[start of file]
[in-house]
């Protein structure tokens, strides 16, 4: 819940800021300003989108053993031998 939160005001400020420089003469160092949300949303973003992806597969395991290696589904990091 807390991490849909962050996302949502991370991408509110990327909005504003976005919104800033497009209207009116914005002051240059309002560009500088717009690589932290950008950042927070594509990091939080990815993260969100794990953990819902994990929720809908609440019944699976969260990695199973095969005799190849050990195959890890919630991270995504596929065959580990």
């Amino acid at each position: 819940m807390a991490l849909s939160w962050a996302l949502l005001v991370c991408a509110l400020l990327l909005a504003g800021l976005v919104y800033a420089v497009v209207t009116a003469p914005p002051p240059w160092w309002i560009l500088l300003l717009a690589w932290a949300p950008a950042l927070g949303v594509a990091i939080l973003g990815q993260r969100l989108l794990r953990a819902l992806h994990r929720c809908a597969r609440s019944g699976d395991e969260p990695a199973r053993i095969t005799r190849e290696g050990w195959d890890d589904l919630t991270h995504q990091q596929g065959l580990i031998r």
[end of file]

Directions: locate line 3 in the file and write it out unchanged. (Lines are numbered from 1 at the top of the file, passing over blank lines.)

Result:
């Amino acid at each position: 819940m807390a991490l849909s939160w962050a996302l949502l005001v991370c991408a509110l400020l990327l909005a504003g800021l976005v919104y800033a420089v497009v209207t009116a003469p914005p002051p240059w160092w309002i560009l500088l300003l717009a690589w932290a949300p950008a950042l927070g949303v594509a990091i939080l973003g990815q993260r969100l989108l794990r953990a819902l992806h994990r929720c809908a597969r609440s019944g699976d395991e969260p990695a199973r053993i095969t005799r190849e290696g050990w195959d890890d589904l919630t991270h995504q990091q596929g065959l580990i031998r």